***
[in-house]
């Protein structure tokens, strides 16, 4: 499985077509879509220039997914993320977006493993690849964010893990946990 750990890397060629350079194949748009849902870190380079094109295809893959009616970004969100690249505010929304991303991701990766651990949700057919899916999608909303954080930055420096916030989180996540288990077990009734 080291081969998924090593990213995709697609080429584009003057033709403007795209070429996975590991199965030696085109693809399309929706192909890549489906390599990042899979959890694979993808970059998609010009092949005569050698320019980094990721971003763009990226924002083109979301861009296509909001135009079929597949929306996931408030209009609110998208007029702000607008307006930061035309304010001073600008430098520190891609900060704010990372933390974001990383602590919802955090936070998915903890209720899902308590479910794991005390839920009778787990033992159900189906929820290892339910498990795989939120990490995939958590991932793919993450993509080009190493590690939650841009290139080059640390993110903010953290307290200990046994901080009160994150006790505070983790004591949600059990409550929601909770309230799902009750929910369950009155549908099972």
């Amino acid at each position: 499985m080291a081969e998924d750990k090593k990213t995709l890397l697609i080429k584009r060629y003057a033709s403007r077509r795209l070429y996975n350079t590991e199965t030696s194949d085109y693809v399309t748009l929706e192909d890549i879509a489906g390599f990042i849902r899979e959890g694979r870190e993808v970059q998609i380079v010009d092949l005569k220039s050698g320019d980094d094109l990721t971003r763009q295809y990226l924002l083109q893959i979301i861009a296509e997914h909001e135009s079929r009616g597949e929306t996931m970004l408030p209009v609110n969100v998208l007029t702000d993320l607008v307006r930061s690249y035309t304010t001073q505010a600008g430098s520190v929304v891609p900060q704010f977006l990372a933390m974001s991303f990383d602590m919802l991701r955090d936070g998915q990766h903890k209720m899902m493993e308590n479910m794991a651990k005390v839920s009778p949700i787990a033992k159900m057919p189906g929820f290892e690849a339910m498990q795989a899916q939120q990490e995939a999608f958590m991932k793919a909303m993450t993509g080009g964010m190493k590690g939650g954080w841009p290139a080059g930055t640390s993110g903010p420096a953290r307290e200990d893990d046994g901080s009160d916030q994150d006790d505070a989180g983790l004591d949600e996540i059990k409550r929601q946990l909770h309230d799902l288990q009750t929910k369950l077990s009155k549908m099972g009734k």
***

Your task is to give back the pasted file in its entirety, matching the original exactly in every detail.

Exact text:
[in-house]
């Protein structure tokens, strides 16, 4: 499985077509879509220039997914993320977006493993690849964010893990946990 750990890397060629350079194949748009849902870190380079094109295809893959009616970004969100690249505010929304991303991701990766651990949700057919899916999608909303954080930055420096916030989180996540288990077990009734 080291081969998924090593990213995709697609080429584009003057033709403007795209070429996975590991199965030696085109693809399309929706192909890549489906390599990042899979959890694979993808970059998609010009092949005569050698320019980094990721971003763009990226924002083109979301861009296509909001135009079929597949929306996931408030209009609110998208007029702000607008307006930061035309304010001073600008430098520190891609900060704010990372933390974001990383602590919802955090936070998915903890209720899902308590479910794991005390839920009778787990033992159900189906929820290892339910498990795989939120990490995939958590991932793919993450993509080009190493590690939650841009290139080059640390993110903010953290307290200990046994901080009160994150006790505070983790004591949600059990409550929601909770309230799902009750929910369950009155549908099972």
């Amino acid at each position: 499985m080291a081969e998924d750990k090593k990213t995709l890397l697609i080429k584009r060629y003057a033709s403007r077509r795209l070429y996975n350079t590991e199965t030696s194949d085109y693809v399309t748009l929706e192909d890549i879509a489906g390599f990042i849902r899979e959890g694979r870190e993808v970059q998609i380079v010009d092949l005569k220039s050698g320019d980094d094109l990721t971003r763009q295809y990226l924002l083109q893959i979301i861009a296509e997914h909001e135009s079929r009616g597949e929306t996931m970004l408030p209009v609110n969100v998208l007029t702000d993320l607008v307006r930061s690249y035309t304010t001073q505010a600008g430098s520190v929304v891609p900060q704010f977006l990372a933390m974001s991303f990383d602590m919802l991701r955090d936070g998915q990766h903890k209720m899902m493993e308590n479910m794991a651990k005390v839920s009778p949700i787990a033992k159900m057919p189906g929820f290892e690849a339910m498990q795989a899916q939120q990490e995939a999608f958590m991932k793919a909303m993450t993509g080009g964010m190493k590690g939650g954080w841009p290139a080059g930055t640390s993110g903010p420096a953290r307290e200990d893990d046994g901080s009160d916030q994150d006790d505070a989180g983790l004591d949600e996540i059990k409550r929601q946990l909770h309230d799902l288990q009750t929910k369950l077990s009155k549908m099972g009734k």